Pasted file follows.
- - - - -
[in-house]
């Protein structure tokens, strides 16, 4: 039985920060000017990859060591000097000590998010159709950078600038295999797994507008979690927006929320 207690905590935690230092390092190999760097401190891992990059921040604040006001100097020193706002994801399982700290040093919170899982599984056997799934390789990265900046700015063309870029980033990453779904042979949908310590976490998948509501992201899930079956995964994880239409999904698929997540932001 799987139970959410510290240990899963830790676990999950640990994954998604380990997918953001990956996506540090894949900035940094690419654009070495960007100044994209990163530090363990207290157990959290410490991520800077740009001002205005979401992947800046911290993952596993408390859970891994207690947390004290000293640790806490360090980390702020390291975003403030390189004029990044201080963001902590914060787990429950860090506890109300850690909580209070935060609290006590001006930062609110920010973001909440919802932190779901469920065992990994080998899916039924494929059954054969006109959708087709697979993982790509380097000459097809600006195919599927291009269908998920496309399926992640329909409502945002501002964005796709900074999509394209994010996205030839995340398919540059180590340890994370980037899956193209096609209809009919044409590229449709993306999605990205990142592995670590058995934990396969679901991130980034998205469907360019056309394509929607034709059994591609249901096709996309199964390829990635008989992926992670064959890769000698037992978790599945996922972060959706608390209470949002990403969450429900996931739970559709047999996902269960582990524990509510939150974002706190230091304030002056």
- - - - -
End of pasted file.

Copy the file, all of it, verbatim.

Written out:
[in-house]
């Protein structure tokens, strides 16, 4: 039985920060000017990859060591000097000590998010159709950078600038295999797994507008979690927006929320 207690905590935690230092390092190999760097401190891992990059921040604040006001100097020193706002994801399982700290040093919170899982599984056997799934390789990265900046700015063309870029980033990453779904042979949908310590976490998948509501992201899930079956995964994880239409999904698929997540932001 799987139970959410510290240990899963830790676990999950640990994954998604380990997918953001990956996506540090894949900035940094690419654009070495960007100044994209990163530090363990207290157990959290410490991520800077740009001002205005979401992947800046911290993952596993408390859970891994207690947390004290000293640790806490360090980390702020390291975003403030390189004029990044201080963001902590914060787990429950860090506890109300850690909580209070935060609290006590001006930062609110920010973001909440919802932190779901469920065992990994080998899916039924494929059954054969006109959708087709697979993982790509380097000459097809600006195919599927291009269908998920496309399926992640329909409502945002501002964005796709900074999509394209994010996205030839995340398919540059180590340890994370980037899956193209096609209809009919044409590229449709993306999605990205990142592995670590058995934990396969679901991130980034998205469907360019056309394509929607034709059994591609249901096709996309199964390829990635008989992926992670064959890769000698037992978790599945996922972060959706608390209470949002990403969450429900996931739970559709047999996902269960582990524990509510939150974002706190230091304030002056």